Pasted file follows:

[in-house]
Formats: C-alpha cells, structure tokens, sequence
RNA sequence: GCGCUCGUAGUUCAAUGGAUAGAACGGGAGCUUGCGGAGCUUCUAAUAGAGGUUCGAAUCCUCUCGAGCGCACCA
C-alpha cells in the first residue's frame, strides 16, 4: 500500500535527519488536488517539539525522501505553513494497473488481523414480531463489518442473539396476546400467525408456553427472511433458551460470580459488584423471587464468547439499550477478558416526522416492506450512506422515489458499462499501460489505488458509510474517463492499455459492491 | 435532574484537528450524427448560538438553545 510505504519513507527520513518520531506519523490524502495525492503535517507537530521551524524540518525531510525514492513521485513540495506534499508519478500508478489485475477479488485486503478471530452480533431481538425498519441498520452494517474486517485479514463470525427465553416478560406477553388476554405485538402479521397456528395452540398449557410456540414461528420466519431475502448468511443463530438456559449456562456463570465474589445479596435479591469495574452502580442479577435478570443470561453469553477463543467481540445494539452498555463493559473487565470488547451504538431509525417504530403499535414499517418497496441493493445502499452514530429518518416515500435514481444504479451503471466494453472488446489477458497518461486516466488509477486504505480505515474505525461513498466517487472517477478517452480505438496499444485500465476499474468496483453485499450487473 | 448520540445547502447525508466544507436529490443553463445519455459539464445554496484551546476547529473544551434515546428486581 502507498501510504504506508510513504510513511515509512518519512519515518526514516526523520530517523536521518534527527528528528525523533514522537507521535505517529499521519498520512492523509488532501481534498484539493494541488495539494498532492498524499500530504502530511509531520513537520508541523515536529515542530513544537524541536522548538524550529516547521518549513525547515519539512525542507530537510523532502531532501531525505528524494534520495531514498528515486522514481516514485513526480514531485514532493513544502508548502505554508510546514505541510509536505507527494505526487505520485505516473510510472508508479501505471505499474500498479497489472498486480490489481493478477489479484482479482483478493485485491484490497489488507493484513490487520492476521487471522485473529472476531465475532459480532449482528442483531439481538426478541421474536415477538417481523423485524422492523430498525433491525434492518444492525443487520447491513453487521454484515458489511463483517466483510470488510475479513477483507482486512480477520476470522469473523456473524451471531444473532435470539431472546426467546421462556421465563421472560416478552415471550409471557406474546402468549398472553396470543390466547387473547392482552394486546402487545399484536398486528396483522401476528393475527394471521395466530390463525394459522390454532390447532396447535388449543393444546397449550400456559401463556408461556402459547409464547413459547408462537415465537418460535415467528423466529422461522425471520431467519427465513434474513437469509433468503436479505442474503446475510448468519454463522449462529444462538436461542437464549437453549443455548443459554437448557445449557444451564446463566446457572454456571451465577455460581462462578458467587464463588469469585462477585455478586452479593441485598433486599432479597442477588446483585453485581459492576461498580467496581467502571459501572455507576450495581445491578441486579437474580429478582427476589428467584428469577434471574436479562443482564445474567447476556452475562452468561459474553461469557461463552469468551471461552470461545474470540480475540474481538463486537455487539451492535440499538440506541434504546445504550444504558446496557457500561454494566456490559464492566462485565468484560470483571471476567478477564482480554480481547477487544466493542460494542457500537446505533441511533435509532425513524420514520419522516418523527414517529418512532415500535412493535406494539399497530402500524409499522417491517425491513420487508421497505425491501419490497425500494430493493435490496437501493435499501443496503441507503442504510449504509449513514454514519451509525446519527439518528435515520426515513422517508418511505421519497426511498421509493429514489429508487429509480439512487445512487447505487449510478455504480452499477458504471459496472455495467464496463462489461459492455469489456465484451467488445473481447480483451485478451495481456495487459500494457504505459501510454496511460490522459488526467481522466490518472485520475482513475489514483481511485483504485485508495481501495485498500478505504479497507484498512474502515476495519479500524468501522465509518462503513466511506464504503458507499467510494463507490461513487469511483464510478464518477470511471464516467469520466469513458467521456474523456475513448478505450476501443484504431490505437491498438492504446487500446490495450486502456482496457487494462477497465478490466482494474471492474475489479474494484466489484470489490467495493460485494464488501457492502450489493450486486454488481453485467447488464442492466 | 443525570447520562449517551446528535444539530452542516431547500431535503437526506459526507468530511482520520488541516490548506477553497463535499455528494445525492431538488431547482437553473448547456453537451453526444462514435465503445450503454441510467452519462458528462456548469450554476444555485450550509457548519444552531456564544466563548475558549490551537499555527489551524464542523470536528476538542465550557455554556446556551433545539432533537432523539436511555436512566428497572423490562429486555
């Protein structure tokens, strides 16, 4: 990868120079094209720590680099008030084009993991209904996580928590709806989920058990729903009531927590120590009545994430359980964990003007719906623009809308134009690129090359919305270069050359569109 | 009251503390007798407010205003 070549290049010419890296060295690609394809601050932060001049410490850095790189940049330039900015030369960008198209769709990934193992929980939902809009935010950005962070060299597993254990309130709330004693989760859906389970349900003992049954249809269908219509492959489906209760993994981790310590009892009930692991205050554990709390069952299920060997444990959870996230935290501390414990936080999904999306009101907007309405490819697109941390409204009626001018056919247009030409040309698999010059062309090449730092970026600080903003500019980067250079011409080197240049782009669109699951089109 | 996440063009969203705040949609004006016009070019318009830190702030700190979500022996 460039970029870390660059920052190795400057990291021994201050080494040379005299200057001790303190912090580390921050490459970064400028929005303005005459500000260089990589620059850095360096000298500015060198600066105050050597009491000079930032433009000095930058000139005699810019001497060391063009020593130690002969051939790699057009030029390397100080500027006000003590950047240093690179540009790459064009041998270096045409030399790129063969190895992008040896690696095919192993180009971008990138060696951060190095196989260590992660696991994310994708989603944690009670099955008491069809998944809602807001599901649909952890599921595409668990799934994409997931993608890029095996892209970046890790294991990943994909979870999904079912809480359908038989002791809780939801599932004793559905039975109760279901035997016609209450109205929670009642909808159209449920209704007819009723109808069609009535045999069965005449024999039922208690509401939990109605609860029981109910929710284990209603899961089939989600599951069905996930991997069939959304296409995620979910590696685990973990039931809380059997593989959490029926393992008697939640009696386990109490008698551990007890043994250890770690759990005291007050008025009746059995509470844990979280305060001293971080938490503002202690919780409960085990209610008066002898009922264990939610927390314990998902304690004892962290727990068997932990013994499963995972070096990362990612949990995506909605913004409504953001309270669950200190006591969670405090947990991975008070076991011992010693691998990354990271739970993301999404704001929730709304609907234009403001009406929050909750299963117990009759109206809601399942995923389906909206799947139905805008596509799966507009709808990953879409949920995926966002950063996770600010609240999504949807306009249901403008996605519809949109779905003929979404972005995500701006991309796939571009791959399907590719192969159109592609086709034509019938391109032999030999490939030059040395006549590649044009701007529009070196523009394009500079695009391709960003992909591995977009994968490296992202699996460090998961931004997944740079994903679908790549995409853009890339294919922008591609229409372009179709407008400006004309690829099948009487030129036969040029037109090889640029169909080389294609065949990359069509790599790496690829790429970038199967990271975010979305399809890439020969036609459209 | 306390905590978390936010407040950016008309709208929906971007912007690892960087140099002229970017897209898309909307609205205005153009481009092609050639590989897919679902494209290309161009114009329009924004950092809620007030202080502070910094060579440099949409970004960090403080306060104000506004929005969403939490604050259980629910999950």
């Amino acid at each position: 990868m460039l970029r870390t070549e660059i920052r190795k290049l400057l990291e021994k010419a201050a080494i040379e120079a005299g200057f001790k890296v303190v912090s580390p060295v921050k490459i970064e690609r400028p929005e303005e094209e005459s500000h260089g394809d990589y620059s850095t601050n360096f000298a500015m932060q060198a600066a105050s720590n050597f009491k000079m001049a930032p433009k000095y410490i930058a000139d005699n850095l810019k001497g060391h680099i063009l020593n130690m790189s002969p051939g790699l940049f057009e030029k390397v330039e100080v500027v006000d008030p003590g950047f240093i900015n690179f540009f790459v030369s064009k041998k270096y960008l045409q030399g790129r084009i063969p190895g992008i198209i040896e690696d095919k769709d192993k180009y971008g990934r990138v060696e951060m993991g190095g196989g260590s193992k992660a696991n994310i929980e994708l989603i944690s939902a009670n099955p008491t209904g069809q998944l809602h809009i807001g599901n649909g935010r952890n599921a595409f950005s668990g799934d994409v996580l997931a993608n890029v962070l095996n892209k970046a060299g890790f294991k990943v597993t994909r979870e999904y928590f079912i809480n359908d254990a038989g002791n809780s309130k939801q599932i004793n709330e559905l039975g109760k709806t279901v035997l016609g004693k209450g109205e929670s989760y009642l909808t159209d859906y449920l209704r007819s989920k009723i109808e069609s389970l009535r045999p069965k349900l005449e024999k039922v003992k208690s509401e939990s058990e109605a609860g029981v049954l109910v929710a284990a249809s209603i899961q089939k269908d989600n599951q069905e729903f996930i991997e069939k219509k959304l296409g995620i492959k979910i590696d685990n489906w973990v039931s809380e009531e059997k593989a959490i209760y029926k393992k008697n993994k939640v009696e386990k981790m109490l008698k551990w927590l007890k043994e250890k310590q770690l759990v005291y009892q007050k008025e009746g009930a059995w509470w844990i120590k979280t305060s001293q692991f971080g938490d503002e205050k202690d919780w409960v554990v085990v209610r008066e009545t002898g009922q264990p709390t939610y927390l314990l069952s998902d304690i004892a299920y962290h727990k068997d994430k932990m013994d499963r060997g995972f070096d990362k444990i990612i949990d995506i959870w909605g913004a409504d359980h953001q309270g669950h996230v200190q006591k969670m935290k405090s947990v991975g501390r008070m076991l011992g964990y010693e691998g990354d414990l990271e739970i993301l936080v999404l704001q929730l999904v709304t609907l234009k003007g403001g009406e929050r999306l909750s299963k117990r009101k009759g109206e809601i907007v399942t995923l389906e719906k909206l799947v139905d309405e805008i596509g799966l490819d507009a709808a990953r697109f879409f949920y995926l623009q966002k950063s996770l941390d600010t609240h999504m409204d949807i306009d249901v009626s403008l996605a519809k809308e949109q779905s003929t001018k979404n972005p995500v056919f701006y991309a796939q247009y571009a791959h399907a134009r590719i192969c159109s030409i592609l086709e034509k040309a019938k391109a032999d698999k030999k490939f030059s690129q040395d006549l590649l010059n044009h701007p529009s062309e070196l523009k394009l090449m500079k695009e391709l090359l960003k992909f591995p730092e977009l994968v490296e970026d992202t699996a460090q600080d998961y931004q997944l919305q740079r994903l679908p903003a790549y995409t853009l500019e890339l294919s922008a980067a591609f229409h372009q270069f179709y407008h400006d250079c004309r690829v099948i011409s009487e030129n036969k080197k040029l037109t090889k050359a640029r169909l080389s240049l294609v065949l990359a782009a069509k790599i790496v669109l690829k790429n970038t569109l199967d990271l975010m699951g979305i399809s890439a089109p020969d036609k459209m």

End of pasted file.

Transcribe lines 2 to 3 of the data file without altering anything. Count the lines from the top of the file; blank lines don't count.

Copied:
Formats: C-alpha cells, structure tokens, sequence
RNA sequence: GCGCUCGUAGUUCAAUGGAUAGAACGGGAGCUUGCGGAGCUUCUAAUAGAGGUUCGAAUCCUCUCGAGCGCACCA